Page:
Vanguard founder and former CEO John C. Bogle loves his heart -- his second heart. He reunited with his cardiac doctors Tuesday, 21 years to the day after his successful transplant.
Bogle, 87, shook hands at Jefferson Hospital with his surgeons Rohinton Morris and Louis Samuels.
On Feb. 21, 1996, they transferred the donated heart of a 30-year-old from an ice cooler into Bogle, who was then 66 and considered past the age for a healthy heart transplant. To everyone's shock, Bogle thrived.
"I'm busier than ever," he told an audience at Jefferson Hospital's Alumni Hall at 10th and Locust Streets. "Given this second chance at life, I've been able to accept the challenge Kipling laid down for those who 'face both triumph and disaster. ... To treat those two impostors just the same.'
"I get a lot of awards now for durability," he joked.
Bogle added that he never would have lived to see Vanguard reach $4 trillion in assets from its founding in 1974.
"It was never my intent to build a colossus. I'm a small-company kind of guy," he said. "Turns out, when you do what's right for investors, money pours in."
In 2016, he noted, Vanguard took in $300 billion, more than any other company on Wall Street.
Morris and Samuels now work in Jefferson's recently revived heart-transplant program. In January, following a voluntary suspension of the program, Jefferson again began performing transplants after hiring Howard Todd Massey and Andrew Boyle as the unit's lead cardiologists.
Bogle received his heart transplant at Hahnemann University Hospital, where Morris and Samuels were cardiac doctors. They have since joined Jefferson, hired by its president and CEO, Stephen Klasko.
"I had my first heart attack at 31," Bogle recalled. At 35, he was fired from the Wellington Fund and founded Vanguard, and "my heart continued to get worse."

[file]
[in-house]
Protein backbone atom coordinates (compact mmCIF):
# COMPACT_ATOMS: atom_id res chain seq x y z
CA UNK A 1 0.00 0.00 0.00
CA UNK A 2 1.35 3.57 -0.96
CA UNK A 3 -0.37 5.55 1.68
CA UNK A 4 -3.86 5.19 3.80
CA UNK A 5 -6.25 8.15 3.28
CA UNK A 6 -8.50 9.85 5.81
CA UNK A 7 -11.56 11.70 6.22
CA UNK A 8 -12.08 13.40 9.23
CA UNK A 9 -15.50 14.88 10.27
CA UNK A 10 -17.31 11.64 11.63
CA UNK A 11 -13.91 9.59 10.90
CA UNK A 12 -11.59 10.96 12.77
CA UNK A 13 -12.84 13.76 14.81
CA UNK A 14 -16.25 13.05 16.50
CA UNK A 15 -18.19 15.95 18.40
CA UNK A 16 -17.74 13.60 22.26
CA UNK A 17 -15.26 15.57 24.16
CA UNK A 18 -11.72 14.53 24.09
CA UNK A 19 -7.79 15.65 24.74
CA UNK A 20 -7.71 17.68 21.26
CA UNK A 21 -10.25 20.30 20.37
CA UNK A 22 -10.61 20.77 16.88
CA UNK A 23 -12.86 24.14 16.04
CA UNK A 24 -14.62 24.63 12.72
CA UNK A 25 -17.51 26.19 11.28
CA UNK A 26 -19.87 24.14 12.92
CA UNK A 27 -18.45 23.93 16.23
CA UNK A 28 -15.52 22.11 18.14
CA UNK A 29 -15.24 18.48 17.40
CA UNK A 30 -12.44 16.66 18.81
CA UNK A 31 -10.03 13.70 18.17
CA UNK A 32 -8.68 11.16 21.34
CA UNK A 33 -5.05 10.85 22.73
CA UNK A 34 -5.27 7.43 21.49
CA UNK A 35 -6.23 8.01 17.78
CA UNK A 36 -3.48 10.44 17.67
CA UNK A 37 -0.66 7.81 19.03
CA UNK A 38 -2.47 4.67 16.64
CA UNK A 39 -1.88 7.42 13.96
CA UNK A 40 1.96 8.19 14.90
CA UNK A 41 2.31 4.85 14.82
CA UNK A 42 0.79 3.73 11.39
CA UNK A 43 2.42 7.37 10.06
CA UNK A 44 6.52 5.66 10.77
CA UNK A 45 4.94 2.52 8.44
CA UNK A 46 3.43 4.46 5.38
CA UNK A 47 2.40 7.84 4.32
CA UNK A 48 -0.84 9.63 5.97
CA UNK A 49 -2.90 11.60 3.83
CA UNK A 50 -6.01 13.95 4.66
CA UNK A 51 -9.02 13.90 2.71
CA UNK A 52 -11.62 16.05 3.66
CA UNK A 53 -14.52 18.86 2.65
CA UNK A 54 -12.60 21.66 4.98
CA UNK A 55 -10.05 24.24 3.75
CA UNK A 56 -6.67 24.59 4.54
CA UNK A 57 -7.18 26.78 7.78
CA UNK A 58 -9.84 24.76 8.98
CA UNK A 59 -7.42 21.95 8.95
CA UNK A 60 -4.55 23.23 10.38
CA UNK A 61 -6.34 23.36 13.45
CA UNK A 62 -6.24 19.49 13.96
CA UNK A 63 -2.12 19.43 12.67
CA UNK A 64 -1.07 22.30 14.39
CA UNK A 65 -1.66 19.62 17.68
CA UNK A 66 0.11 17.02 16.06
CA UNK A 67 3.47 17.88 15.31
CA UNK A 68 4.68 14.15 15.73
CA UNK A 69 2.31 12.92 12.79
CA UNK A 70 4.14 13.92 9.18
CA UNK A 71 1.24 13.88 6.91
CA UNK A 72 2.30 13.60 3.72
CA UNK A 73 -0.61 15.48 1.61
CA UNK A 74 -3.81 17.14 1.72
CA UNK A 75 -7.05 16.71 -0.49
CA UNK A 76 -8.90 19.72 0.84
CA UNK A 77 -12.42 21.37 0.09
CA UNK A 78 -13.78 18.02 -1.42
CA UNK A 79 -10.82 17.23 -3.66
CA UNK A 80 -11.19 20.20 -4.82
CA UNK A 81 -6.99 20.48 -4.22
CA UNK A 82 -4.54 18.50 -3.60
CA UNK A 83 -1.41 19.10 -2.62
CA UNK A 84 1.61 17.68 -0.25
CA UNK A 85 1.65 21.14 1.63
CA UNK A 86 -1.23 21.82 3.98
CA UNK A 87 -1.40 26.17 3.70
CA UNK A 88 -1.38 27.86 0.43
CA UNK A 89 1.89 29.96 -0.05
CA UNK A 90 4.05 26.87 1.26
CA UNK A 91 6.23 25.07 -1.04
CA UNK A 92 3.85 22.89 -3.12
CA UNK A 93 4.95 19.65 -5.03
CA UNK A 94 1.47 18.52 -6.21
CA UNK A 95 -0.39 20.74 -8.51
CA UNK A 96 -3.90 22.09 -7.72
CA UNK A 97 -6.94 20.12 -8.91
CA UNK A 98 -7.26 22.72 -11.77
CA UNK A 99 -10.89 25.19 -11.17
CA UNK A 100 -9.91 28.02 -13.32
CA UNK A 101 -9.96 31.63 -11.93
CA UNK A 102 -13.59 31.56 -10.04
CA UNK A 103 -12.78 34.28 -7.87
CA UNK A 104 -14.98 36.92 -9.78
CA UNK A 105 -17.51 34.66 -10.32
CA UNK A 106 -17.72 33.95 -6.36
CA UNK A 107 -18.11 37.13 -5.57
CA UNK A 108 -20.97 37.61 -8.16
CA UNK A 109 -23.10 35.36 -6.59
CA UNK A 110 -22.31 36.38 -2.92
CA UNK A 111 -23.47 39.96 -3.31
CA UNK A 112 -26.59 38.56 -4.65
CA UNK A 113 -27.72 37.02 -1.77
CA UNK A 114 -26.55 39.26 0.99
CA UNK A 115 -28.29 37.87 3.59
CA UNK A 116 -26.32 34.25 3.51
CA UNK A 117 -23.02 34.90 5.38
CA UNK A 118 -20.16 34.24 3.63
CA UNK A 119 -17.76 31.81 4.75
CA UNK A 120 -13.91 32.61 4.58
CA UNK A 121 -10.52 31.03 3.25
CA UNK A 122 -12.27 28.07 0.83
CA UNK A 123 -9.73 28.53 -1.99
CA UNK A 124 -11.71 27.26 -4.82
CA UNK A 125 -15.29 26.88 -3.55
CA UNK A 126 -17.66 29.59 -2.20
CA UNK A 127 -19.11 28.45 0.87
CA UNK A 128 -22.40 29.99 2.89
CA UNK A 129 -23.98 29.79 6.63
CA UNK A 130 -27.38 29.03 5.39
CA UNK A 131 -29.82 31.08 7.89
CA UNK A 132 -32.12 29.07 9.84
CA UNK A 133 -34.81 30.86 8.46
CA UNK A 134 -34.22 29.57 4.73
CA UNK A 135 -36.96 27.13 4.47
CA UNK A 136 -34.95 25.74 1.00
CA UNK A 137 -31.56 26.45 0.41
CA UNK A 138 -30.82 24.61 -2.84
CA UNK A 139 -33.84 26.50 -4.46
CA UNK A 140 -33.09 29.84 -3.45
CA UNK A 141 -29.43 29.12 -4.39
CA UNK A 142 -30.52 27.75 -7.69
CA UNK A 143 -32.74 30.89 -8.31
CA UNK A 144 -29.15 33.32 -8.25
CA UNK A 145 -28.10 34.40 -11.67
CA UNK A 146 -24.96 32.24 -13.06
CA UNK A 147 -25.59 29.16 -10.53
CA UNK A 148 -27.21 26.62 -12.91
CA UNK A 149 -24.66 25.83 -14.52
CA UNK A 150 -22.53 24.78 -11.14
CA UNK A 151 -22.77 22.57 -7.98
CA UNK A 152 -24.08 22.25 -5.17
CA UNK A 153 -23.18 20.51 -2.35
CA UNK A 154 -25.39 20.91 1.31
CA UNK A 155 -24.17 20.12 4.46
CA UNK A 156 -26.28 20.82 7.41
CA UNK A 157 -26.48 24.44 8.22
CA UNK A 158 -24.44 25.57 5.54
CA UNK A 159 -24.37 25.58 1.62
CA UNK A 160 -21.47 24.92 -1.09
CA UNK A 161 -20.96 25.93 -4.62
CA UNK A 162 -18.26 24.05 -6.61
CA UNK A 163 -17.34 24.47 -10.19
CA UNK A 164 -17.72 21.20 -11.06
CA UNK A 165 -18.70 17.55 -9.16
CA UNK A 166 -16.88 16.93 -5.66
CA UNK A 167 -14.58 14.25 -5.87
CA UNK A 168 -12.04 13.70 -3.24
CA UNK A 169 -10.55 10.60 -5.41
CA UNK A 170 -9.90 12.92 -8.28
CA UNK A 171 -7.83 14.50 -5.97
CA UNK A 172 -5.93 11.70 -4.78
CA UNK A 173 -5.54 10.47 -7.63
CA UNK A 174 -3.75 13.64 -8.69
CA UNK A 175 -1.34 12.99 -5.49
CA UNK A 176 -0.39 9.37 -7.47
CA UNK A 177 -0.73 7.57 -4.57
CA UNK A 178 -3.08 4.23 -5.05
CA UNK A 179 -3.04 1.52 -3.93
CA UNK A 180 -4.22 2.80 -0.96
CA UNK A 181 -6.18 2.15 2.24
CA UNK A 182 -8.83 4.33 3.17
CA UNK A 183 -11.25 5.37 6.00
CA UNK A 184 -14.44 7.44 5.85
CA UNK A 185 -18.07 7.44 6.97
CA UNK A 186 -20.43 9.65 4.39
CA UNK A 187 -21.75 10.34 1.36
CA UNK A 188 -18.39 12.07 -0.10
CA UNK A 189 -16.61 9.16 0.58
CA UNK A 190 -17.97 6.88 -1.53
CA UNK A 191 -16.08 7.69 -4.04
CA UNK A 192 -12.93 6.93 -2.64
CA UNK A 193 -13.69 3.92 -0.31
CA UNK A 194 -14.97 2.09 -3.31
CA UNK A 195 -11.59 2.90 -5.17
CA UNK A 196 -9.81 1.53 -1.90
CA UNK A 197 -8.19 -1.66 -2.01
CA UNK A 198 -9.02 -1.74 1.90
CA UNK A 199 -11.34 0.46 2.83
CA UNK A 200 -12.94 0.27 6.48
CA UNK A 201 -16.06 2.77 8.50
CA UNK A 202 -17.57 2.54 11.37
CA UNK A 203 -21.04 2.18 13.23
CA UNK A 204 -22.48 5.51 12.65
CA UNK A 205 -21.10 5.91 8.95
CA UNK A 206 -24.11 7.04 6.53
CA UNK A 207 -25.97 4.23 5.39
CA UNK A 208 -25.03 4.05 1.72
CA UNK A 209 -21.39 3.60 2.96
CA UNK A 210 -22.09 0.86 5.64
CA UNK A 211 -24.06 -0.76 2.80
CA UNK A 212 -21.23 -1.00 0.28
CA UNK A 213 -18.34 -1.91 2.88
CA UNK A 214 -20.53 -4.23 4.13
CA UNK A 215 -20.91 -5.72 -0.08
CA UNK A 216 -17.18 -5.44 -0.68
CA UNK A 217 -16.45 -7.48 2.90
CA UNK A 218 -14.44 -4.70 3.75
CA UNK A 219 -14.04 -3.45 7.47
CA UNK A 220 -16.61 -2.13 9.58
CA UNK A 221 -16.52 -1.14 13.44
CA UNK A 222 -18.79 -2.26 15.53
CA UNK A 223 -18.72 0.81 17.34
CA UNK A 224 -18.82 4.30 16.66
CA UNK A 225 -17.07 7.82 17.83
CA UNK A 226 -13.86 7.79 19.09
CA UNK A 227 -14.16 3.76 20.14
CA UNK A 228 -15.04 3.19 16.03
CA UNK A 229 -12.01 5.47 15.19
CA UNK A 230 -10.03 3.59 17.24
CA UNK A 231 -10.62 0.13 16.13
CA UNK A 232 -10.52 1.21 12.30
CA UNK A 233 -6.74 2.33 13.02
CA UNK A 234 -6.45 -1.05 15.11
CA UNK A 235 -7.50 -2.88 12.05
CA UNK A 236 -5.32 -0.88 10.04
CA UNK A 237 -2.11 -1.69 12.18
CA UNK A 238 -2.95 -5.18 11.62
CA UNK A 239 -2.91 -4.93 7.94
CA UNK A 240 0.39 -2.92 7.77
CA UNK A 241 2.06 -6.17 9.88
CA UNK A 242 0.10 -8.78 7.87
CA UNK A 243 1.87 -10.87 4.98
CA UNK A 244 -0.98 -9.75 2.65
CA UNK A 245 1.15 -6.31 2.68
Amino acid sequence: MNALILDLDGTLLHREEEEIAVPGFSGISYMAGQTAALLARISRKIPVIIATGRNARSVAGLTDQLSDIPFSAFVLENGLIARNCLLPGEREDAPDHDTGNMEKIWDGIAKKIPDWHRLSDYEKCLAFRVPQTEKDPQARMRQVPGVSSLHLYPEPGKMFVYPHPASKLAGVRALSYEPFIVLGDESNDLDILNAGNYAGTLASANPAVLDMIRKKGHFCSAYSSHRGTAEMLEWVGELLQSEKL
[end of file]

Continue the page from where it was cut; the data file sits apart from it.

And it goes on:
During one cardiac arrest, he dropped in a heap at Reading Terminal after a board meeting at the former PSFS bank.
"I toppled over and my hat fell off," he told the audience Tuesday. "I tried to tell the security guard standing over me that I had to get the 2:30 train to Paoli, but he told me to lie still and we waited for the rescue squad to show up."
Bogle bet the ambulance drivers they couldn't make it to the hospital in under 28 minutes. They made it in 21.
When he was 38, Bogle was diagnosed with ARVD (arrhythmogenic right ventricular dysplasia), which caused his heart to beat erratically. After a total of six heart attacks, his doctors recommended the transplant.
Bogle, by then age 66, waited in the hospital for 128 days on an IV. There's no special treatment once you're on the donor list, he said.
"It's as democratic as a traffic jam. Once you get in line for a heart, there's no bias. And when I met Dr. Morris, I said: 'You're my man.' At that age, I was pushing the limit of transplant age. Now, I'm trying to be a super-ager. I'm pushing 88, and hope to push to 89," Bogle said.
At Tuesday's event, his doctors made much of the similarities between Bogle's founding of Vanguard and his success with his second heart.
"Everyone knows that Jack's index funds have beaten the average mutual fund, but he's also beaten the odds when it comes to his heart," Morris said. Bogle remains active, riding his bike and hiking in the Adirondacks, where he vacations in the summer.
The Vanguard founder drew a comparison between medicine and finance — that "stewardship is a moral enterprise between the doctor and patient, much like a fiduciary duty between investor and money manager."
The health-care industry has changed radically since Bogle's transplant — particularly with the passage, and now possible repeal, of the Affordable Care Act.
"In the abstract, health care is a right," Bogle said. He noted that his insurance bill after his transplant topped $780,000 but that with excellent health-care coverage through Vanguard, his portion was $3.46.
"I screamed at Eve, my wife, 'Quick, get my checkbook so I can pay this before they change their minds!' " he said with a laugh.
On a more serious note, he added: "The inequality of today's incomes isn't healthy. We don't want the country to have riots."